I finally got some sleep, after the second transfusion finished around 1. I remember being woken up several times that night; I was so tired, but thankfully, I was able to go right back to sleep. The next day, Sunday, I felt better, and the hospital was working to get me into a higher level hospital, that would be better equipped to handle babies born at such a young age. I was hopeful, but also had gotten used to the excellent care and treatment I was receiving at this hospital. The nurses warned me what the chances looked like. My doctor came to visit me that day, and continued to hold out hope that our little Austin would make it through, and that we were all going to be okay. Sunday was an uneventful day; I rested a lot, and had a couple of visitors. I was exhausted from the previous day, and just tired to rest as much as I could.

Monday 6/15, I went into labor again in the morning. It was early morning, and I was having a lot of bleeding again… I was really sad that I was being wheeled down to labor and delivery again. I remember feeling so frustrated that this was happening again; couldn’t I make it one more week? Couldn’t I just hold out a little bit longer and at least make it to where the chances for survival were greater? Again, I was hooked to the contraction machine; I was so sick of this machine. Again, I was pricked with what little veins I had left, to yet another IV. Again, I had the awful pit in my stomach that this was it, and that I was going to deliver today. Again, the contractions stopped, and I received good news, I would get to go to the higher level hospital the next day. I was relieved, but also nervous for what the future held for me. After the contractions stopped that morning, I was moved back to my room… it felt good to be back. I loved the feel of my little room. I had a lot of visitors that day, and all of my sisters came that night, which was a relief. I needed to keep my mind off of everything, and it was a much needed distraction for the anticipation and angst I was feeling for the next day. Despite the anxiety, there was a feeling of excitement and hope, as I was really thinking the move to the next hospital was going to be a great help.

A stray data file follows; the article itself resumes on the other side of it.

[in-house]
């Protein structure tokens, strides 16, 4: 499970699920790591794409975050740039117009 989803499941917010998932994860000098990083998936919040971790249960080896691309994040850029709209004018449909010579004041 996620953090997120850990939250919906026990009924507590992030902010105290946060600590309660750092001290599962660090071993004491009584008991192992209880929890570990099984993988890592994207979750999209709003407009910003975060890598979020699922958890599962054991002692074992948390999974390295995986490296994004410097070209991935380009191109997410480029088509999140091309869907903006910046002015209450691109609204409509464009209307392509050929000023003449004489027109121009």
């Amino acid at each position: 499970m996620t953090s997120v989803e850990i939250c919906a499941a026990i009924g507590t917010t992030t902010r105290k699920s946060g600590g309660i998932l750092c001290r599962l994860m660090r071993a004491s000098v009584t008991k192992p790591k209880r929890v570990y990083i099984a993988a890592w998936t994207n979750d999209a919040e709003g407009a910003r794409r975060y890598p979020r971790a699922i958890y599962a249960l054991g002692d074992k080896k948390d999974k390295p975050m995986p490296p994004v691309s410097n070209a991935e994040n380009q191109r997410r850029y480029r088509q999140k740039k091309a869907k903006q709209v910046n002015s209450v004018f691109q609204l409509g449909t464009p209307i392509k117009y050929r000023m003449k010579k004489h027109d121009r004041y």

I remained hopeful that I could make it through another week to give this baby a chance. I was so sad to leave the hospital, yet I awoke with such hope. I put on makeup and straightened my hair (this is big considering that is something that means a lot to me… it felt good to actually look good, instead of the pale white that everyone had grown accustomed to seeing.) My nurse that morning was actually a graduate of Chantilly, and she recognized me as a Chapman. Of course, it was comforting to know someone by association. She took great care of me and made sure everything when smoothly to prepare for the arrival of the Physician’s Transport Ambulance. As I was wheeled onto the stretcher (such a weird feeling being transferred from a bed to another stretcher… they didn’t even get me out of bed; they transferred me over with the sheets), I said goodbye to many of the nurses. Some of the nurses wrote me cards of good luck and inspiration. They made a blanket and little booty socks for the baby, and they truly were so hopeful for my future. They all were in the hallway saying goodbye as I was wheeled out of the hospital. It was so sweet, and I truly felt so cared for while I was there. They were all so genuine and I was so appreciative of all they had done for me.

The ride over was much different than my last ambulance ride, which was filled with fear and sadness. This time, I was relieved and hopeful that I would be going to be okay. While I was scared and nervous about being in a new environment, I was so appreciative that Fairfax had taken me as a patient.


  1. Meredith, Thank you for sharing this with me. It was so hard to read for several reasons; one feeling your heartache and rollercoaster of emotions from "maybe my baby will be okay" to realizing he wasn't going to make it. It was also hard to read because for much of it, you described exactly what I was going through. Hopefully our baby boys have found each other in heaven.

  2. Oh wow, I didn't realize that it would connect to my blogspot. When I was bleeding, I wrote a blog-nothing as well put together as yours-to try to help ease anxiety.